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Mvula's orchestral manoeuvres a hit

One of the most intriguing albums of last year was Laura Mvula's Sing to the Moon, a work of wounded gospel-
delica the artist described 
as "a mad fusion."

Mvula grabbed attention with a set of arrangements that echoed sophisticated Broadway musicals, vintage orchestral pop and avant grade soul.

It came as no surprise to learn that her producer was Steve Brown, the TV arranger who'd master
minded the Aretha-meets-The-Carpenters 
success of Rumer.

Mvula wasn't quite as poppy. Sing to the Moon was written following her parents' separation. On its release, her voice was hailed as an impressive new addition to the phalanx of women artists who'd appeared in the wake of Amy Winehouse. As expected, award nominations quickly followed.

Then came word via Twitter that Prince was 
besotted, claiming gallantly to regularly starting his day with Green Garden, Mvula's hymn to 
Birmingham's public parks.

A graduate of the Birmingham Conservatoire, Mvula (28) came with some experience of 
singing in local bands. She also lead a 
community gospel choir.

The new album from the one-time school supply teacher is quite a turn-up for the books.

Recorded with the Dutch Metropole Orkest at Abbey Road Studios under the baton of conductor Jules Buckley, this is an orchestral re-make of Sing to the Moon.


Ditching the original's occasional funk pretence, these arrangements are new and, proudly individual and suitably robust, Mvula's songs readily embrace the dramatic range of an ensemble that's a 52-piece mix of symphony orchestra and jazz big band.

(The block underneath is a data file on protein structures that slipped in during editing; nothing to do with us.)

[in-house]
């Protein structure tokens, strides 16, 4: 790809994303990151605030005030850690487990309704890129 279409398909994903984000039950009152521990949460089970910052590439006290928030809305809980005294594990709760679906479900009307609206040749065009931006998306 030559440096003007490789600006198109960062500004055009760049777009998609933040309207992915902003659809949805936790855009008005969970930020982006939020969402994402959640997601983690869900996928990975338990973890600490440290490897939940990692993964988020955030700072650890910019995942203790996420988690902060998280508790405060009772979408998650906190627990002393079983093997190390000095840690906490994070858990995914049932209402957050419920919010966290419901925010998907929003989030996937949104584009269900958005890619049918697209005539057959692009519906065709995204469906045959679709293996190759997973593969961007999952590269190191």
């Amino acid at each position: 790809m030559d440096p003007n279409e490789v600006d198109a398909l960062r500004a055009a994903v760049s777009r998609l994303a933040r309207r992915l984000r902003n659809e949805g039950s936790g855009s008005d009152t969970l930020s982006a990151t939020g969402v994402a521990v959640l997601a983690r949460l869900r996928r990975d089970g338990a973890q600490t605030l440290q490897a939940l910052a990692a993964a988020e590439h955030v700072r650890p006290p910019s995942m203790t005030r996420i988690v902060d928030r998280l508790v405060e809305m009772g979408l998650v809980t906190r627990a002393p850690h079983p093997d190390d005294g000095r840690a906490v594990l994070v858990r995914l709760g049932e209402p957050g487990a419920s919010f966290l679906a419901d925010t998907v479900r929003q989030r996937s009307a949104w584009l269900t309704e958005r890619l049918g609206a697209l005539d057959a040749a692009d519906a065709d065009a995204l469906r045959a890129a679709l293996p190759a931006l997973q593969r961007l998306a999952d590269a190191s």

The album sleeve portrays Mvula as fitting somewhere between Nefertiti and Nina Simone, whose spirit might be detected on Is There Anybody Out There?

Singing live with this Hollywood-style orchestra doesn't faze Mvula, who rises to the occasion magnificently, bringing a fresh immediacy and warmth to Sing to the Moon standouts Make Me Lovely and Father Father, a prayerful hybrid of old English church music and anguished soul jazz.

Mvula says it was difficult emotionally to record her deeply personal songs again but she was persuaded by Buckley's arrangements. "I was so moved," she says. "It's how the music was imagined. Having the energy of all these musicians concentrated in performance draws out a deeper emotion from me."

Counterpointed by an ethereal choir, her voice on Can't Live With the World captures confusion and heartache.

The album's stately classical undertow might be too demanding for some pop fans. While we await a new studio album, this offering is sure to delight and win new admirers for this precociously talented performer.